“For over 20 years, politicians have put a gag order on public health research for gun violence only to score political points” said Rep. Carolyn Maloney. “On public health matters, it’s critical we listen to doctors—not politicians. Every day 89 people die because of gun violence, and we cannot let politics get in the way of our response to this epidemic. That’s why it’s essential to remove these obstructive riders and pass my bill to fund public health research on gun violence.”

Since 1996, the federal government has spent $240 million a year on traffic safety research, which has saved 360,000 lives since 1970.  During the same period, there has been almost no publicly funded research on gun violence, which kills the same number of people every year.  As a result, many questions remain unanswered on the most effective ways to prevent gun violence.

“There is not one good reason that the CDC and NIH shouldn’t be allowed to research the causes of gun violence,” said Rep. Mike Thompson, Chair of the House Gun Violence Prevention Task Force. “Even Jay Dickey who wrote the amendment banning CDC research into the causes of gun violence thinks it should be done away with. Gun violence takes the lives of 30-plus Americans every single day. There are experts who are ready and able to conduct research on what can be done to stop it. The problem right now is they’re hamstrung. Doctors agree, medical professionals agree, even the author of the amendment agrees: it’s time let our experts do what they do best – conduct research that will save some lives.”

Physicians and public health professionals know that federal research is crucial to saving lives. Federal scientific data has driven policy to save lives from motor vehicle accidents, sudden infant death syndrome, lead poisoning, and countless other public health crises. Doctors believe it’s time for Congress to lift the effective ban, fund research, and save lives.
I'm with the doctors.  Stop the scientific censorship and fund gun violence research.


  1. I'd like to clarify the discrepancy in the numbers.

    In the third paragraph of the excerpt: “Gun violence is a public health problem that kills 90 Americans a day,” said Dr. Alice Chen.

    In the second to last paragraph: Gun violence takes the lives of 30-plus Americans every single day.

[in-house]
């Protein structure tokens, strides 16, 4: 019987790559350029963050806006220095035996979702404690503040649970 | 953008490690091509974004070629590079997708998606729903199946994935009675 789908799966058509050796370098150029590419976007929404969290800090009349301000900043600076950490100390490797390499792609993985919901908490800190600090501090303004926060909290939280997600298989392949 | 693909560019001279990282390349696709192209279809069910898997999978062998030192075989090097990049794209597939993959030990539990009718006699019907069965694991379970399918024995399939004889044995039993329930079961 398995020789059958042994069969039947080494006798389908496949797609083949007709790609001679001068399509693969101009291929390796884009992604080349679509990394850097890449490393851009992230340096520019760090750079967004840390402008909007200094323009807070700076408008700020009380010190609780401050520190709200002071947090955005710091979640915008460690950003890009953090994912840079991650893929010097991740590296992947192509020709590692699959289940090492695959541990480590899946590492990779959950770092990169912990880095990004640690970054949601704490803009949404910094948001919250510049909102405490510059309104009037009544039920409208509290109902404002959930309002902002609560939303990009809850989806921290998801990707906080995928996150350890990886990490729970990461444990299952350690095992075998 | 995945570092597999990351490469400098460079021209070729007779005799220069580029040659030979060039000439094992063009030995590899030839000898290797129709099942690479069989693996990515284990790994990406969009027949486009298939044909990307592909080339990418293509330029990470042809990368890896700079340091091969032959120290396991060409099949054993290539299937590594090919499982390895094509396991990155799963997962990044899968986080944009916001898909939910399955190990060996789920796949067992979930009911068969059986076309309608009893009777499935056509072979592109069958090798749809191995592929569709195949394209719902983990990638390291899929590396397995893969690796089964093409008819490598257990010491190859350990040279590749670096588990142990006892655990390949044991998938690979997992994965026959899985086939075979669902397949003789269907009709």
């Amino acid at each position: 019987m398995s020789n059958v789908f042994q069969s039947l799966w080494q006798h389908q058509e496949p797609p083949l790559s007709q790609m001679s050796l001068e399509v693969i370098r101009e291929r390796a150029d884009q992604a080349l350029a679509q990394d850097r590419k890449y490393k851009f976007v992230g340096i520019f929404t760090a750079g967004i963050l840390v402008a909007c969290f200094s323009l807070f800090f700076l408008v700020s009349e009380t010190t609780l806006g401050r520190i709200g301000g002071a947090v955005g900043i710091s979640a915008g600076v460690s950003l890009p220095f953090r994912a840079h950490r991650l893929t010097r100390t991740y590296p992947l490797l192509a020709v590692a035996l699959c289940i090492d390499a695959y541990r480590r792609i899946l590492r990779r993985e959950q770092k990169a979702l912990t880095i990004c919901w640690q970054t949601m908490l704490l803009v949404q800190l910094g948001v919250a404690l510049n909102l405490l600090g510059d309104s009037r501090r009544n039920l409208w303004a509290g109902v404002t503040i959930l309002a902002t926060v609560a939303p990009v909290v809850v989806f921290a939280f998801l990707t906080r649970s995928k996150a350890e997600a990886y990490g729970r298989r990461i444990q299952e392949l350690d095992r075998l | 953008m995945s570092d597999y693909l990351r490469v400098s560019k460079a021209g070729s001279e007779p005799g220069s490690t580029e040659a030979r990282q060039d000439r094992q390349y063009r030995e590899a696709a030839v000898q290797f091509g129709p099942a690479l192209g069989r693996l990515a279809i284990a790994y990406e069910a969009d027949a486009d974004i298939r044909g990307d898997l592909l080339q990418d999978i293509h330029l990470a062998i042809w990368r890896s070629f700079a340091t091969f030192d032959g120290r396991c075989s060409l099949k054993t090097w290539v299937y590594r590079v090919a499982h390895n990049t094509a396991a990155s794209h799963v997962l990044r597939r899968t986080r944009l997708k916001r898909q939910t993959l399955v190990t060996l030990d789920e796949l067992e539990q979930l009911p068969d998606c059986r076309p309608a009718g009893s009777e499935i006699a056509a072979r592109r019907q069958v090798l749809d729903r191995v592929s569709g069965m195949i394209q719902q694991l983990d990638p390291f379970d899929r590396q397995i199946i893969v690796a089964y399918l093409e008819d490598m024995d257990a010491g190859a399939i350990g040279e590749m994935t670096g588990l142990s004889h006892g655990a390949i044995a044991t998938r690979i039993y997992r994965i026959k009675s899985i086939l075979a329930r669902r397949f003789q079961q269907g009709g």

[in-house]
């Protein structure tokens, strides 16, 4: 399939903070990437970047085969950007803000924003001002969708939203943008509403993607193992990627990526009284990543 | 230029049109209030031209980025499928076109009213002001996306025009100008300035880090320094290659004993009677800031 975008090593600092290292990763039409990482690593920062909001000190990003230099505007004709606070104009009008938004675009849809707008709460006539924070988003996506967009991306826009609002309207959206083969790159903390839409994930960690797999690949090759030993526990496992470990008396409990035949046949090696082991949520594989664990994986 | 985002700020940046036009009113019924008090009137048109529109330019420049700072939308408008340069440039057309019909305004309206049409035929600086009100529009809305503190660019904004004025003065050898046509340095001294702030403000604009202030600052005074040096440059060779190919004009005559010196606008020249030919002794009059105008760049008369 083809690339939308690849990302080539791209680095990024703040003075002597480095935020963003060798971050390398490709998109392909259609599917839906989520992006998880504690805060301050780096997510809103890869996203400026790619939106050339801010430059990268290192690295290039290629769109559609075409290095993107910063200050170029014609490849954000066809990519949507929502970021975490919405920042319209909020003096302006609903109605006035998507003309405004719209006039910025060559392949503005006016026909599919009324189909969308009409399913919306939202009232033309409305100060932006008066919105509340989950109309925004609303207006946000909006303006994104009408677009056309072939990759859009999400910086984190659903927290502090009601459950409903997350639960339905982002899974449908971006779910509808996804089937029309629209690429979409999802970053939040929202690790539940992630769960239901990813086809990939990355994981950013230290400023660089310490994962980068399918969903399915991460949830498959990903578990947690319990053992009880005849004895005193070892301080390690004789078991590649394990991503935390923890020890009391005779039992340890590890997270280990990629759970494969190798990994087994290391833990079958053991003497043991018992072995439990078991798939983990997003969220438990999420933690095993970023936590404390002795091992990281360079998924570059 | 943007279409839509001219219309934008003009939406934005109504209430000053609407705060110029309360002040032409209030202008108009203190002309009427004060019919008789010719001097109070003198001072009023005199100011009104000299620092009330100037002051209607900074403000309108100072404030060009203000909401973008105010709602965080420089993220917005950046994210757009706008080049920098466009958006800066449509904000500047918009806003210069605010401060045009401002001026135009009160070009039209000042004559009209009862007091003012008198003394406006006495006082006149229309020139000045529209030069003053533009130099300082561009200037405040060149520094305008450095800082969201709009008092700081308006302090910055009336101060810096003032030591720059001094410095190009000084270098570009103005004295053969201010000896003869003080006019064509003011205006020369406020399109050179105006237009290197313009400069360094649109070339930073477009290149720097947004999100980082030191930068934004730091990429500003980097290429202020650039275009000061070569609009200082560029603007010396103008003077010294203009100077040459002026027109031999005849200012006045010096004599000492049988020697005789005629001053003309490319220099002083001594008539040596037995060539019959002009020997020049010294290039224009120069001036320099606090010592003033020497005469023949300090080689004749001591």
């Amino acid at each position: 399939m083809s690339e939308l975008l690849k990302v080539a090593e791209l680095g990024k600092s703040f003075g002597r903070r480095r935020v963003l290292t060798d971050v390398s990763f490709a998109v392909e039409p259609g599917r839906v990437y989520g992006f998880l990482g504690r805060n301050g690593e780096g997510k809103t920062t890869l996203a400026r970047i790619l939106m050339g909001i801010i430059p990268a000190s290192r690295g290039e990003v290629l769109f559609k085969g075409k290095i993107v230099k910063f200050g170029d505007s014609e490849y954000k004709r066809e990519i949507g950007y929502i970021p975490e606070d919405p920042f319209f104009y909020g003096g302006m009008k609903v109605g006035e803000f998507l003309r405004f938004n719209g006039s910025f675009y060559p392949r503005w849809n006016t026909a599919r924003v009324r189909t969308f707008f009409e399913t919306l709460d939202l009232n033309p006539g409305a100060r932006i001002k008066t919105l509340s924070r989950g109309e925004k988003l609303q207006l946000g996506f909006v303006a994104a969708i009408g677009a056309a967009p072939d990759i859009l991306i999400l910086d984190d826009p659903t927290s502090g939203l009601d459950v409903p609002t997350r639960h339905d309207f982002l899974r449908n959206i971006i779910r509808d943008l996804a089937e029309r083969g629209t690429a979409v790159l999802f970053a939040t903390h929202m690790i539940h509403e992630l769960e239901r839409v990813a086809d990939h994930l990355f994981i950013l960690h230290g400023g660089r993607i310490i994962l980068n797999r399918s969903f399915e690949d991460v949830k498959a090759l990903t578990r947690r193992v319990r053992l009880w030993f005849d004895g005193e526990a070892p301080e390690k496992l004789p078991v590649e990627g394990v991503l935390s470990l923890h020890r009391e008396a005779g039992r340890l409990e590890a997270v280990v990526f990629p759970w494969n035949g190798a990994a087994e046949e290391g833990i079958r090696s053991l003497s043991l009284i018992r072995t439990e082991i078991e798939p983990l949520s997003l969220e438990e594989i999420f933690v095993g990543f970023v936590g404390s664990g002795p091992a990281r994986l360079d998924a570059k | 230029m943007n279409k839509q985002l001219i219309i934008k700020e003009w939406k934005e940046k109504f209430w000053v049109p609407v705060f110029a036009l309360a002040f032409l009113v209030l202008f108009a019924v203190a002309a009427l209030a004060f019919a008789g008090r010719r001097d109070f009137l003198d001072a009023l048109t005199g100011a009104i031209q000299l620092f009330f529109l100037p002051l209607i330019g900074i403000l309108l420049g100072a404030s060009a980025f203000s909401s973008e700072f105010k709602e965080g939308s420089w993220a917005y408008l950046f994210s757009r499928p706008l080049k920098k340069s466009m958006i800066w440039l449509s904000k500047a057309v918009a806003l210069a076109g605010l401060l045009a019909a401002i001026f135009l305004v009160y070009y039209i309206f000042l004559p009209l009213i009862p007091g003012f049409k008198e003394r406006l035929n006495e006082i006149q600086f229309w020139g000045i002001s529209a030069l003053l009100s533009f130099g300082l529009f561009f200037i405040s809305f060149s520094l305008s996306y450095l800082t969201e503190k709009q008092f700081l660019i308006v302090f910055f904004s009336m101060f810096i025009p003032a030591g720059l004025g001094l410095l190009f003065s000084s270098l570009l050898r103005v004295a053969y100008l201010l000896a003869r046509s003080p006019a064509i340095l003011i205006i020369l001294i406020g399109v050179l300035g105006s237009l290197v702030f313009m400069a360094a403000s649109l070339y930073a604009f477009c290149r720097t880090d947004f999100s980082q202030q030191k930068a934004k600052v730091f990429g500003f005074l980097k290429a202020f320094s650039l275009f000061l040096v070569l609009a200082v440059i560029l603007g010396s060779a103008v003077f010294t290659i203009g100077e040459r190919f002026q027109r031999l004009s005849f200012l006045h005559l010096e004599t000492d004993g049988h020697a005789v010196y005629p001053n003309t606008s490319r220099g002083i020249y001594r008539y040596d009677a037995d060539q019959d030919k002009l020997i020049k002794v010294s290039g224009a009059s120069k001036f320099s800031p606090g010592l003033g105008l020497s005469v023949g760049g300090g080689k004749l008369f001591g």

Both numbers are correct, however the second one should state that 30 is the number of homicides per day, 90 is the total number of firearm-related deaths per day.

    The rest are suicides. No one ever seems to comment on the fact that 60 people per day take their own lives.

    Also the title on the infographic is misleading, it's pretty clear that the change is due to auto-related deaths falling dramatically.

    1. "No one ever seems to comment on the fact that 60 people per day take their own lives." Not exactly true, but I'll tackle the statistic first. That number is just from guns, not from other causes. The CDC reports 113 suicides per day in the U.S. Still, the majority of successful suicides result from guns. That's worth noting, and sites like "We Hunted the Mammoth" mention it as something that the so-called Men's Rights Activists could work on. Instead, the MRAs would rather bash women.

      At least you acknowledge suicide as violent death. Someone on my Facebook timeline disputed that, and I responded that the CDC considers suicide a form of self-directed violence, listing it under "Definitions: Self-directed Violence" along with suicide attempts and suicidal ideation. It also refers visitors to its website to the CDC publication, "Self-directed Violence Surveillance: Uniform Definitions and Recommended Data Elements."

      As for the title, that's not misleading. If the car in front of me slows down while I maintain my speed, I'll still pass him. The real problem is that the increase in miles driven is likely to keep driving deaths up. That might prevent the prediction from coming to pass.